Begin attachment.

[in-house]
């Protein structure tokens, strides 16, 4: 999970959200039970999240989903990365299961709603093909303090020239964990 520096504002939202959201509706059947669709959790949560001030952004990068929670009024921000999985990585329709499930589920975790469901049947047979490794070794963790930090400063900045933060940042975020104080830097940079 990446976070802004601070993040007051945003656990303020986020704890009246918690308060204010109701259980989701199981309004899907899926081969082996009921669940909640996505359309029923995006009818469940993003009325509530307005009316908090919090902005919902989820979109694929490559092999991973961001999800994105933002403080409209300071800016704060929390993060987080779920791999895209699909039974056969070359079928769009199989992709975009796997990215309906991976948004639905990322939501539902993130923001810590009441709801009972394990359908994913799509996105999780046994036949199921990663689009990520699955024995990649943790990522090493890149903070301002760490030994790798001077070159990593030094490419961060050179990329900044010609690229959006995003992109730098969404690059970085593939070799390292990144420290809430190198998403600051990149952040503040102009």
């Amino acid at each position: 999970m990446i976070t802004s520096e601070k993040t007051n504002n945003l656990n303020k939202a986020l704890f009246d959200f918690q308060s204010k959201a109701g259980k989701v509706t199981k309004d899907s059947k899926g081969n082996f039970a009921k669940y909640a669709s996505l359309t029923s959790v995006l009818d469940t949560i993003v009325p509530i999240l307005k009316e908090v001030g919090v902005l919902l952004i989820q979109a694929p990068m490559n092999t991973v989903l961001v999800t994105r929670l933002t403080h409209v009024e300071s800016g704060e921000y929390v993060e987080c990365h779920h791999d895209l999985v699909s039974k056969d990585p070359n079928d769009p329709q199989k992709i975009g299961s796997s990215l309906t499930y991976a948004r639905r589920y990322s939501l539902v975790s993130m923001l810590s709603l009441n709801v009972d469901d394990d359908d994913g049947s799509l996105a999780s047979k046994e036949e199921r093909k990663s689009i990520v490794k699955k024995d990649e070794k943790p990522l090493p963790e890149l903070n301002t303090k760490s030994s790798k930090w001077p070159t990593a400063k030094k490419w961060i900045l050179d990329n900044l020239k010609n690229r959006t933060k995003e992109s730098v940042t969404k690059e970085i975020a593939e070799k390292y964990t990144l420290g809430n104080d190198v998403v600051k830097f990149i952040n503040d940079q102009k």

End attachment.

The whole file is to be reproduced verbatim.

[in-house]
């Protein structure tokens, strides 16, 4: 999970959200039970999240989903990365299961709603093909303090020239964990 520096504002939202959201509706059947669709959790949560001030952004990068929670009024921000999985990585329709499930589920975790469901049947047979490794070794963790930090400063900045933060940042975020104080830097940079 990446976070802004601070993040007051945003656990303020986020704890009246918690308060204010109701259980989701199981309004899907899926081969082996009921669940909640996505359309029923995006009818469940993003009325509530307005009316908090919090902005919902989820979109694929490559092999991973961001999800994105933002403080409209300071800016704060929390993060987080779920791999895209699909039974056969070359079928769009199989992709975009796997990215309906991976948004639905990322939501539902993130923001810590009441709801009972394990359908994913799509996105999780046994036949199921990663689009990520699955024995990649943790990522090493890149903070301002760490030994790798001077070159990593030094490419961060050179990329900044010609690229959006995003992109730098969404690059970085593939070799390292990144420290809430190198998403600051990149952040503040102009």
């Amino acid at each position: 999970m990446i976070t802004s520096e601070k993040t007051n504002n945003l656990n303020k939202a986020l704890f009246d959200f918690q308060s204010k959201a109701g259980k989701v509706t199981k309004d899907s059947k899926g081969n082996f039970a009921k669940y909640a669709s996505l359309t029923s959790v995006l009818d469940t949560i993003v009325p509530i999240l307005k009316e908090v001030g919090v902005l919902l952004i989820q979109a694929p990068m490559n092999t991973v989903l961001v999800t994105r929670l933002t403080h409209v009024e300071s800016g704060e921000y929390v993060e987080c990365h779920h791999d895209l999985v699909s039974k056969d990585p070359n079928d769009p329709q199989k992709i975009g299961s796997s990215l309906t499930y991976a948004r639905r589920y990322s939501l539902v975790s993130m923001l810590s709603l009441n709801v009972d469901d394990d359908d994913g049947s799509l996105a999780s047979k046994e036949e199921r093909k990663s689009i990520v490794k699955k024995d990649e070794k943790p990522l090493p963790e890149l903070n301002t303090k760490s030994s790798k930090w001077p070159t990593a400063k030094k490419w961060i900045l050179d990329n900044l020239k010609n690229r959006t933060k995003e992109s730098v940042t969404k690059e970085i975020a593939e070799k390292y964990t990144l420290g809430n104080d190198v998403v600051k830097f990149i952040n503040d940079q102009k």